The mist becomes a spray.
We grab towels, a bath mat, shirts, anything we can find and put it on the floor under us to protect it from the moisture. I tell my wife to grab the portion spraying so I can go turn off the water out back (insert obvious comment here). I dash out back into the alley and locate the water meter. I toss the lid off and look into the hole crawling with roaches and crickets. Yes, I don't like roaches. Crickets, I can handle. Roaches suck. I see no obvious switch. What the? I begin to panic. I run back inside to see if I can assess the situation while waters spraying my wife and maybe get what I unconnected reconnected. I run in, push her out of the way and take over. Now trying to screw a connection that has water coming out of it is not only difficult, it's damn near impossible. After about two minutes of fiddling with it, I manage to get it back together with very little harm done. Both of us out of breath and with our hearts racing, look at each other, laugh a little nervously and then proceed with a little more caution. But just a little more.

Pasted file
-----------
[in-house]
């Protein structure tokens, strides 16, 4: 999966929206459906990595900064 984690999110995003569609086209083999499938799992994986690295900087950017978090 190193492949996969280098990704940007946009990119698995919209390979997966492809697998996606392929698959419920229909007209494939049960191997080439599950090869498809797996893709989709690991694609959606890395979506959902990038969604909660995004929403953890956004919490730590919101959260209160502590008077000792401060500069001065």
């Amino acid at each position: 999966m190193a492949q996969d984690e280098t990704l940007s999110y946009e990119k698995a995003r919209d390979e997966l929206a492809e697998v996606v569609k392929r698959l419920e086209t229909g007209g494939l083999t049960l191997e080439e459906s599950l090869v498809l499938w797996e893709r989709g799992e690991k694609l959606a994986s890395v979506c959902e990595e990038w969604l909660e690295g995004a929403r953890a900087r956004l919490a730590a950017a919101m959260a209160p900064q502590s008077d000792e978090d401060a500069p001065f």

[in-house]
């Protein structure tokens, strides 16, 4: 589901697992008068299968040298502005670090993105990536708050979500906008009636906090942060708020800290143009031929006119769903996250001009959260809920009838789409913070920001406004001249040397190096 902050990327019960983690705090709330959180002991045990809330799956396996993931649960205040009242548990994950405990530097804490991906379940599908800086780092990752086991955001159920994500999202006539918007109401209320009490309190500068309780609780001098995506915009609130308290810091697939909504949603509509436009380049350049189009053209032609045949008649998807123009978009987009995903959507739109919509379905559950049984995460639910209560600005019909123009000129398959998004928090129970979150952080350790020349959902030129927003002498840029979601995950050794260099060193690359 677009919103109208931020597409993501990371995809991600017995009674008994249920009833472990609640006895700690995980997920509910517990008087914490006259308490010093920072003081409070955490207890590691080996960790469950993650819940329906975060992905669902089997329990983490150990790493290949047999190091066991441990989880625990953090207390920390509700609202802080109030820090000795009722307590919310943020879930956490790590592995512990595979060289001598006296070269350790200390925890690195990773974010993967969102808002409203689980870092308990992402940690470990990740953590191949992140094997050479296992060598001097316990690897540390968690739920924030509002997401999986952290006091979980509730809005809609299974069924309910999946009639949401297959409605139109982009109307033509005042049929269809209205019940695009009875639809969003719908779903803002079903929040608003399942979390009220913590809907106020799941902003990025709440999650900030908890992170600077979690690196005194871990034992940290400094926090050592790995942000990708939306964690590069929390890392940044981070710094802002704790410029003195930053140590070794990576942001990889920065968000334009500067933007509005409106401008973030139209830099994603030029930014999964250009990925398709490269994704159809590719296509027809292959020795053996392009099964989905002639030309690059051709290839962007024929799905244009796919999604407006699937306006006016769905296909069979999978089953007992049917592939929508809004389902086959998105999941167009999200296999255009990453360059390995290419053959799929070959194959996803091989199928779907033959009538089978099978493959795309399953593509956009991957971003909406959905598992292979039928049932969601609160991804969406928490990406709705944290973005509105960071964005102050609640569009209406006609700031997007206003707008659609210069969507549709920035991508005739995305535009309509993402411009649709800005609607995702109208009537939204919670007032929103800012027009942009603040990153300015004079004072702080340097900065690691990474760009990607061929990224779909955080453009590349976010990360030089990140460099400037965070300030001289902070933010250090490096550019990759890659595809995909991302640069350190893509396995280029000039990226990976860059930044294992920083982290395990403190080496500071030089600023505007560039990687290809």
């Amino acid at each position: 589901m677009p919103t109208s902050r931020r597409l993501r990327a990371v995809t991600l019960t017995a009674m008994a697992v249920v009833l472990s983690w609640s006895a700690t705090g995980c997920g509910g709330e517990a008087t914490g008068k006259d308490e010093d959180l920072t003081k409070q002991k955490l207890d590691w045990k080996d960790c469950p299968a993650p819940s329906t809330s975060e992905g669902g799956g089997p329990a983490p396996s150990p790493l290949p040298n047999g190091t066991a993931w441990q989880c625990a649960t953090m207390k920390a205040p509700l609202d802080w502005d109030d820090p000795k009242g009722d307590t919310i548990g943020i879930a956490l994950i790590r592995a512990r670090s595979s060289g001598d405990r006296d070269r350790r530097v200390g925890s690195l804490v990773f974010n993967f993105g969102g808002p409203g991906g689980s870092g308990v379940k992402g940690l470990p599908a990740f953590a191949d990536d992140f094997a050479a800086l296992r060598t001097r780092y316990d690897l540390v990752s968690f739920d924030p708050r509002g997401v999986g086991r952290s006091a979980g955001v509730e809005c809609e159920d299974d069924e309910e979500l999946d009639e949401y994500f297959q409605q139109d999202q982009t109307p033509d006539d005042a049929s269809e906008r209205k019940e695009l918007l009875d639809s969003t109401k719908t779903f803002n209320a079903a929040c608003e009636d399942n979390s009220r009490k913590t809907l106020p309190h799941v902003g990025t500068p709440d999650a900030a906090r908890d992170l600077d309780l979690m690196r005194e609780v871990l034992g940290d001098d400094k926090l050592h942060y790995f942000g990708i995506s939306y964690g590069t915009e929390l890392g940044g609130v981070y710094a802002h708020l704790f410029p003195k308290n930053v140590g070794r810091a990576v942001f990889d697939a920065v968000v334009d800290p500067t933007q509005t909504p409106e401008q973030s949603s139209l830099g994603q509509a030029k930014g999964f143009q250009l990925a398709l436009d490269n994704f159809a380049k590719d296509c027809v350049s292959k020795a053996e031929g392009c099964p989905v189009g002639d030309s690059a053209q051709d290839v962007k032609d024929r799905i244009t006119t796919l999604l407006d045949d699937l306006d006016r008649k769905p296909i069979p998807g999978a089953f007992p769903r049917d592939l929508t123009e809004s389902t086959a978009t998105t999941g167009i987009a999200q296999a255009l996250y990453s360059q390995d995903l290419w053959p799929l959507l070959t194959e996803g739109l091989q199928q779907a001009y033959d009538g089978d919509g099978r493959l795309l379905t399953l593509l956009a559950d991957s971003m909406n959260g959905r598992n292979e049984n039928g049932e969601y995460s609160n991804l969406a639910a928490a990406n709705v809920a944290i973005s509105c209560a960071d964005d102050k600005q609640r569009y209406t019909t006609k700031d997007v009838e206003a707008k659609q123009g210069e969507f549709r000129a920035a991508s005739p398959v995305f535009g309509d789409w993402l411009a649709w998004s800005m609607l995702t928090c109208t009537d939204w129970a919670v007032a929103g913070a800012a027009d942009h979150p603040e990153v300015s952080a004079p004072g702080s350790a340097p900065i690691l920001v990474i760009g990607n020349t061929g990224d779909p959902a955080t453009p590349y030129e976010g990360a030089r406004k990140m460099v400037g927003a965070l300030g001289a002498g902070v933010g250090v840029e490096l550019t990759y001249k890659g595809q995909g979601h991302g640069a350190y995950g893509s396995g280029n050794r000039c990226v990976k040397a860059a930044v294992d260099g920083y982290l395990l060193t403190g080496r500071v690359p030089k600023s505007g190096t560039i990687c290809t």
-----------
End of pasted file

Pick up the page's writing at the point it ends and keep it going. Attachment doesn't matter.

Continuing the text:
This time, we collectively agree that by disconnecting the hoses that actually hook into the sink, we'll be able to avoid water and then can proceed with removing the cabinet which, if you'll recall, is all I'm looking to do today. My scope is very limited. I'm removing a cabinet. The sink is just a small inconvenience, if you will.
I position myself under the sink on my back looking upwards at the sink. I take the toilet seat cover and put it under my head because it's still a little wet under there. I loosen the hose at the sink and I'm thinking this could go one of two ways: really good or really bad. Actually, either nothing happens or catastrophe. I stop for a second and just think through a few "safety nets." Truth be known, I didn't really have any. I was just hoping for the best. We're hoping for no water. I loosen it to a point that I can just yank it out. I wrap my hand around the hose, adjust my tension and then just yank.